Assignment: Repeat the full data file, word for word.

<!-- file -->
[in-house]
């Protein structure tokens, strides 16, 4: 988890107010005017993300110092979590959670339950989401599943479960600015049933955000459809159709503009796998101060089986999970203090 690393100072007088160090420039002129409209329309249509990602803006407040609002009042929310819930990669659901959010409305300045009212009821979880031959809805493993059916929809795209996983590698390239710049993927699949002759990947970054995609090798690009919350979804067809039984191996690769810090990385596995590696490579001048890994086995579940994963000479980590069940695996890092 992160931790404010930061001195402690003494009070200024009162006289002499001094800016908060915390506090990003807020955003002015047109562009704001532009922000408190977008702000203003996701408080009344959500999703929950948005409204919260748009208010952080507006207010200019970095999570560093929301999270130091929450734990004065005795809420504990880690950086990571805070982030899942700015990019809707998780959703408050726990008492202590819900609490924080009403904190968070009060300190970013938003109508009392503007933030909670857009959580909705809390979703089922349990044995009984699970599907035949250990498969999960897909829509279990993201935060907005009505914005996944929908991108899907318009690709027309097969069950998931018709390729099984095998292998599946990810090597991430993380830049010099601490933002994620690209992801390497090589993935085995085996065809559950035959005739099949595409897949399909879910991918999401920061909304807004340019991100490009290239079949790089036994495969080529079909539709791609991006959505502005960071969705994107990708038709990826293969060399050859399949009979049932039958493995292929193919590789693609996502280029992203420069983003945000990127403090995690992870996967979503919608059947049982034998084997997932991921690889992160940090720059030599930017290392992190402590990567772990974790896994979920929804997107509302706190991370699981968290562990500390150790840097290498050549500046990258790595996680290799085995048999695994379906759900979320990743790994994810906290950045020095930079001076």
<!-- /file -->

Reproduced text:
[in-house]
């Protein structure tokens, strides 16, 4: 988890107010005017993300110092979590959670339950989401599943479960600015049933955000459809159709503009796998101060089986999970203090 690393100072007088160090420039002129409209329309249509990602803006407040609002009042929310819930990669659901959010409305300045009212009821979880031959809805493993059916929809795209996983590698390239710049993927699949002759990947970054995609090798690009919350979804067809039984191996690769810090990385596995590696490579001048890994086995579940994963000479980590069940695996890092 992160931790404010930061001195402690003494009070200024009162006289002499001094800016908060915390506090990003807020955003002015047109562009704001532009922000408190977008702000203003996701408080009344959500999703929950948005409204919260748009208010952080507006207010200019970095999570560093929301999270130091929450734990004065005795809420504990880690950086990571805070982030899942700015990019809707998780959703408050726990008492202590819900609490924080009403904190968070009060300190970013938003109508009392503007933030909670857009959580909705809390979703089922349990044995009984699970599907035949250990498969999960897909829509279990993201935060907005009505914005996944929908991108899907318009690709027309097969069950998931018709390729099984095998292998599946990810090597991430993380830049010099601490933002994620690209992801390497090589993935085995085996065809559950035959005739099949595409897949399909879910991918999401920061909304807004340019991100490009290239079949790089036994495969080529079909539709791609991006959505502005960071969705994107990708038709990826293969060399050859399949009979049932039958493995292929193919590789693609996502280029992203420069983003945000990127403090995690992870996967979503919608059947049982034998084997997932991921690889992160940090720059030599930017290392992190402590990567772990974790896994979920929804997107509302706190991370699981968290562990500390150790840097290498050549500046990258790595996680290799085995048999695994379906759900979320990743790994994810906290950045020095930079001076």